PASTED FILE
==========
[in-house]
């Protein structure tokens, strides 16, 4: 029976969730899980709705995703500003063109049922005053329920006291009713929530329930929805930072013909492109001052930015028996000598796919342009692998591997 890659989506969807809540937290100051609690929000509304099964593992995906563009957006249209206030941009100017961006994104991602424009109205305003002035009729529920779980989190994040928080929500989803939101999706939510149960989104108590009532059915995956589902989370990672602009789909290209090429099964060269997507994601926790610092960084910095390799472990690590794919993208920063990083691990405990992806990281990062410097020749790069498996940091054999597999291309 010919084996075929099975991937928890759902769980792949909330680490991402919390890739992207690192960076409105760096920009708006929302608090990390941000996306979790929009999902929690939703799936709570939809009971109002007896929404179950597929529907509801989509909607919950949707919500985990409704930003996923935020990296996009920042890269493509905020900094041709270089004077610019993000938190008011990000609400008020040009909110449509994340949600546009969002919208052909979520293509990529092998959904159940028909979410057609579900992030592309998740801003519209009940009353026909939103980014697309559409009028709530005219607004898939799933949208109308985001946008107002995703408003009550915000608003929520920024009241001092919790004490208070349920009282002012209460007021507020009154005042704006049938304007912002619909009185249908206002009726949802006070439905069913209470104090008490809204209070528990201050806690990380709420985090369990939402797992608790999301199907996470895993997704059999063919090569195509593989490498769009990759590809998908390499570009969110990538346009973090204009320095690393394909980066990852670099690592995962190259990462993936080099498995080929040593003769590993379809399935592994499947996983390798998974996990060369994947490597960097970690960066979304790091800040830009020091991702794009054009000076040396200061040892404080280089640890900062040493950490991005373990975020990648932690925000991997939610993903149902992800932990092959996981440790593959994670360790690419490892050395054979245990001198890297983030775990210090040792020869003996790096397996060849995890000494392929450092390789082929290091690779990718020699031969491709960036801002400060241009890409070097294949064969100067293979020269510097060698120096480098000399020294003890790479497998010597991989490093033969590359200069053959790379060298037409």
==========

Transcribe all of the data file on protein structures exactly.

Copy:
[in-house]
């Protein structure tokens, strides 16, 4: 029976969730899980709705995703500003063109049922005053329920006291009713929530329930929805930072013909492109001052930015028996000598796919342009692998591997 890659989506969807809540937290100051609690929000509304099964593992995906563009957006249209206030941009100017961006994104991602424009109205305003002035009729529920779980989190994040928080929500989803939101999706939510149960989104108590009532059915995956589902989370990672602009789909290209090429099964060269997507994601926790610092960084910095390799472990690590794919993208920063990083691990405990992806990281990062410097020749790069498996940091054999597999291309 010919084996075929099975991937928890759902769980792949909330680490991402919390890739992207690192960076409105760096920009708006929302608090990390941000996306979790929009999902929690939703799936709570939809009971109002007896929404179950597929529907509801989509909607919950949707919500985990409704930003996923935020990296996009920042890269493509905020900094041709270089004077610019993000938190008011990000609400008020040009909110449509994340949600546009969002919208052909979520293509990529092998959904159940028909979410057609579900992030592309998740801003519209009940009353026909939103980014697309559409009028709530005219607004898939799933949208109308985001946008107002995703408003009550915000608003929520920024009241001092919790004490208070349920009282002012209460007021507020009154005042704006049938304007912002619909009185249908206002009726949802006070439905069913209470104090008490809204209070528990201050806690990380709420985090369990939402797992608790999301199907996470895993997704059999063919090569195509593989490498769009990759590809998908390499570009969110990538346009973090204009320095690393394909980066990852670099690592995962190259990462993936080099498995080929040593003769590993379809399935592994499947996983390798998974996990060369994947490597960097970690960066979304790091800040830009020091991702794009054009000076040396200061040892404080280089640890900062040493950490991005373990975020990648932690925000991997939610993903149902992800932990092959996981440790593959994670360790690419490892050395054979245990001198890297983030775990210090040792020869003996790096397996060849995890000494392929450092390789082929290091690779990718020699031969491709960036801002400060241009890409070097294949064969100067293979020269510097060698120096480098000399020294003890790479497998010597991989490093033969590359200069053959790379060298037409």